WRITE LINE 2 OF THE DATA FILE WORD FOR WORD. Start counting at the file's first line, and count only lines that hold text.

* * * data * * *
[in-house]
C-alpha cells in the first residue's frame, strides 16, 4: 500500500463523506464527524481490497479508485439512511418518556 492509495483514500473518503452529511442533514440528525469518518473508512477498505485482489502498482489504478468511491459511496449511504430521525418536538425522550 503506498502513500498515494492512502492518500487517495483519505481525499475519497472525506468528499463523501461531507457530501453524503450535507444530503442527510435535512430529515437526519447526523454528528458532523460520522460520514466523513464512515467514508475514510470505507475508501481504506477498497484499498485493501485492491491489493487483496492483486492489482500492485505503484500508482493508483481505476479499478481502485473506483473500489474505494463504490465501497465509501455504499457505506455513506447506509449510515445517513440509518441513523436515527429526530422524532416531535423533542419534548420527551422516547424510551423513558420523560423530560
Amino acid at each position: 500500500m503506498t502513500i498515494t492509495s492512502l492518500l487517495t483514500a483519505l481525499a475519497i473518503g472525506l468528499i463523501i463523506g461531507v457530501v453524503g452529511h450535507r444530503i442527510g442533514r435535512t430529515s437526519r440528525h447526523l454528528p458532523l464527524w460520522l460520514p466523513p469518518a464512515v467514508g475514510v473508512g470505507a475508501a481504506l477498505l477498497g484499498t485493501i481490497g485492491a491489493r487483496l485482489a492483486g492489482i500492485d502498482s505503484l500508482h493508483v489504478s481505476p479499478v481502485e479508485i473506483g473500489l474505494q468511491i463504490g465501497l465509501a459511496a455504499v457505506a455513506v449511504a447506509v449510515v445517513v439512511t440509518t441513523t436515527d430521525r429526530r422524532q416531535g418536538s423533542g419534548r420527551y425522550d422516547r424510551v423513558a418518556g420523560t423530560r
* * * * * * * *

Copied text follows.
C-alpha cells in the first residue's frame, strides 16, 4: 500500500463523506464527524481490497479508485439512511418518556 492509495483514500473518503452529511442533514440528525469518518473508512477498505485482489502498482489504478468511491459511496449511504430521525418536538425522550 503506498502513500498515494492512502492518500487517495483519505481525499475519497472525506468528499463523501461531507457530501453524503450535507444530503442527510435535512430529515437526519447526523454528528458532523460520522460520514466523513464512515467514508475514510470505507475508501481504506477498497484499498485493501485492491491489493487483496492483486492489482500492485505503484500508482493508483481505476479499478481502485473506483473500489474505494463504490465501497465509501455504499457505506455513506447506509449510515445517513440509518441513523436515527429526530422524532416531535423533542419534548420527551422516547424510551423513558420523560423530560